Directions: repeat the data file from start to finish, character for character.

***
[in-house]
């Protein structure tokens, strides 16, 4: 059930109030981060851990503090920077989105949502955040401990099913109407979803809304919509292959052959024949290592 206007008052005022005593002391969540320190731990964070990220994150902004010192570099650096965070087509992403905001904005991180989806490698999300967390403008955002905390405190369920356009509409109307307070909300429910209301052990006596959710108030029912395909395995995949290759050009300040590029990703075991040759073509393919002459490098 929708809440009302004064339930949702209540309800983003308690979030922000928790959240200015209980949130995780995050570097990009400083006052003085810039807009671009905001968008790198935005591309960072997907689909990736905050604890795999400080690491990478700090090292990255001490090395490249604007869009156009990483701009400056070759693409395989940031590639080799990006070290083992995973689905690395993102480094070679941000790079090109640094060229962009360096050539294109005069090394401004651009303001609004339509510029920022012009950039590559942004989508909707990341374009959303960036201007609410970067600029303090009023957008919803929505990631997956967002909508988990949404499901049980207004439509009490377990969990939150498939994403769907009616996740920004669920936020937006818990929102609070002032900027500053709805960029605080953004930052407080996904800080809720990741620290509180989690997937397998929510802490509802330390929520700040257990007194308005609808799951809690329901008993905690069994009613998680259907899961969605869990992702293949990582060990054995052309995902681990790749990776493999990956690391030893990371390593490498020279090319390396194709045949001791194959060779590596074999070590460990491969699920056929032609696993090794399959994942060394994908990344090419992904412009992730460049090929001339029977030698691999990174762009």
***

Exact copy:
[in-house]
């Protein structure tokens, strides 16, 4: 059930109030981060851990503090920077989105949502955040401990099913109407979803809304919509292959052959024949290592 206007008052005022005593002391969540320190731990964070990220994150902004010192570099650096965070087509992403905001904005991180989806490698999300967390403008955002905390405190369920356009509409109307307070909300429910209301052990006596959710108030029912395909395995995949290759050009300040590029990703075991040759073509393919002459490098 929708809440009302004064339930949702209540309800983003308690979030922000928790959240200015209980949130995780995050570097990009400083006052003085810039807009671009905001968008790198935005591309960072997907689909990736905050604890795999400080690491990478700090090292990255001490090395490249604007869009156009990483701009400056070759693409395989940031590639080799990006070290083992995973689905690395993102480094070679941000790079090109640094060229962009360096050539294109005069090394401004651009303001609004339509510029920022012009950039590559942004989508909707990341374009959303960036201007609410970067600029303090009023957008919803929505990631997956967002909508988990949404499901049980207004439509009490377990969990939150498939994403769907009616996740920004669920936020937006818990929102609070002032900027500053709805960029605080953004930052407080996904800080809720990741620290509180989690997937397998929510802490509802330390929520700040257990007194308005609808799951809690329901008993905690069994009613998680259907899961969605869990992702293949990582060990054995052309995902681990790749990776493999990956690391030893990371390593490498020279090319390396194709045949001791194959060779590596074999070590460990491969699920056929032609696993090794399959994942060394994908990344090419992904412009992730460049090929001339029977030698691999990174762009």